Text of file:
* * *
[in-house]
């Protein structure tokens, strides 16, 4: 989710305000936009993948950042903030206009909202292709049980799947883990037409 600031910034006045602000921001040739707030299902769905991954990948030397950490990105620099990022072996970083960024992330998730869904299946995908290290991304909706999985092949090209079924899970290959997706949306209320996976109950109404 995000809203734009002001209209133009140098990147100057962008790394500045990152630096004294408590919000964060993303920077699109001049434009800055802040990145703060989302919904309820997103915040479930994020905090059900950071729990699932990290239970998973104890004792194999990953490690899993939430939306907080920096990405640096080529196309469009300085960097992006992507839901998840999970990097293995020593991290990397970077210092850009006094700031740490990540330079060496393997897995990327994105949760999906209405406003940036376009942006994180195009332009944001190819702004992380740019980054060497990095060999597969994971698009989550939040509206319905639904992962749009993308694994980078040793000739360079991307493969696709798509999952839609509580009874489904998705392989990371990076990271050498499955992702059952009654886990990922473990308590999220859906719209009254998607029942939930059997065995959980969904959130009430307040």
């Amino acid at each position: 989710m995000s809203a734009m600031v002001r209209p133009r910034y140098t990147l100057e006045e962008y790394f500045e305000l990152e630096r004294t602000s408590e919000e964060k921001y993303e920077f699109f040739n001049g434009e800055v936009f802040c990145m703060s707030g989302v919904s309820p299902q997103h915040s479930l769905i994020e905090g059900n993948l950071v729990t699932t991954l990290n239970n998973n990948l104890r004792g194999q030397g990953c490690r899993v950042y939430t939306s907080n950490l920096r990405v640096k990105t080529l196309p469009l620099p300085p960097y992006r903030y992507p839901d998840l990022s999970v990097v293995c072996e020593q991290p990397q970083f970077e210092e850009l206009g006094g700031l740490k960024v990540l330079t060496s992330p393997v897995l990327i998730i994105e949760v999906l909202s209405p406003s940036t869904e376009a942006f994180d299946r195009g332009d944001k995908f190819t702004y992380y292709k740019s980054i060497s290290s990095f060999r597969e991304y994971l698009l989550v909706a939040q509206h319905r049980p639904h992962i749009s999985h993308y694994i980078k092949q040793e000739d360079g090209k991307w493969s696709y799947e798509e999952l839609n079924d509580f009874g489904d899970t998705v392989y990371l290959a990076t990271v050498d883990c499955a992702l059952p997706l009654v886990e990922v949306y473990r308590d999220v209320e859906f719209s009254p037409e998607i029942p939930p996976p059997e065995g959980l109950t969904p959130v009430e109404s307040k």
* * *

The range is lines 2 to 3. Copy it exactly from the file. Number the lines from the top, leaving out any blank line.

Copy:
């Protein structure tokens, strides 16, 4: 989710305000936009993948950042903030206009909202292709049980799947883990037409 600031910034006045602000921001040739707030299902769905991954990948030397950490990105620099990022072996970083960024992330998730869904299946995908290290991304909706999985092949090209079924899970290959997706949306209320996976109950109404 995000809203734009002001209209133009140098990147100057962008790394500045990152630096004294408590919000964060993303920077699109001049434009800055802040990145703060989302919904309820997103915040479930994020905090059900950071729990699932990290239970998973104890004792194999990953490690899993939430939306907080920096990405640096080529196309469009300085960097992006992507839901998840999970990097293995020593991290990397970077210092850009006094700031740490990540330079060496393997897995990327994105949760999906209405406003940036376009942006994180195009332009944001190819702004992380740019980054060497990095060999597969994971698009989550939040509206319905639904992962749009993308694994980078040793000739360079991307493969696709798509999952839609509580009874489904998705392989990371990076990271050498499955992702059952009654886990990922473990308590999220859906719209009254998607029942939930059997065995959980969904959130009430307040």
């Amino acid at each position: 989710m995000s809203a734009m600031v002001r209209p133009r910034y140098t990147l100057e006045e962008y790394f500045e305000l990152e630096r004294t602000s408590e919000e964060k921001y993303e920077f699109f040739n001049g434009e800055v936009f802040c990145m703060s707030g989302v919904s309820p299902q997103h915040s479930l769905i994020e905090g059900n993948l950071v729990t699932t991954l990290n239970n998973n990948l104890r004792g194999q030397g990953c490690r899993v950042y939430t939306s907080n950490l920096r990405v640096k990105t080529l196309p469009l620099p300085p960097y992006r903030y992507p839901d998840l990022s999970v990097v293995c072996e020593q991290p990397q970083f970077e210092e850009l206009g006094g700031l740490k960024v990540l330079t060496s992330p393997v897995l990327i998730i994105e949760v999906l909202s209405p406003s940036t869904e376009a942006f994180d299946r195009g332009d944001k995908f190819t702004y992380y292709k740019s980054i060497s290290s990095f060999r597969e991304y994971l698009l989550v909706a939040q509206h319905r049980p639904h992962i749009s999985h993308y694994i980078k092949q040793e000739d360079g090209k991307w493969s696709y799947e798509e999952l839609n079924d509580f009874g489904d899970t998705v392989y990371l290959a990076t990271v050498d883990c499955a992702l059952p997706l009654v886990e990922v949306y473990r308590d999220v209320e859906f719209s009254p037409e998607i029942p939930p996976p059997e065995g959980l109950t969904p959130v009430e109404s307040k």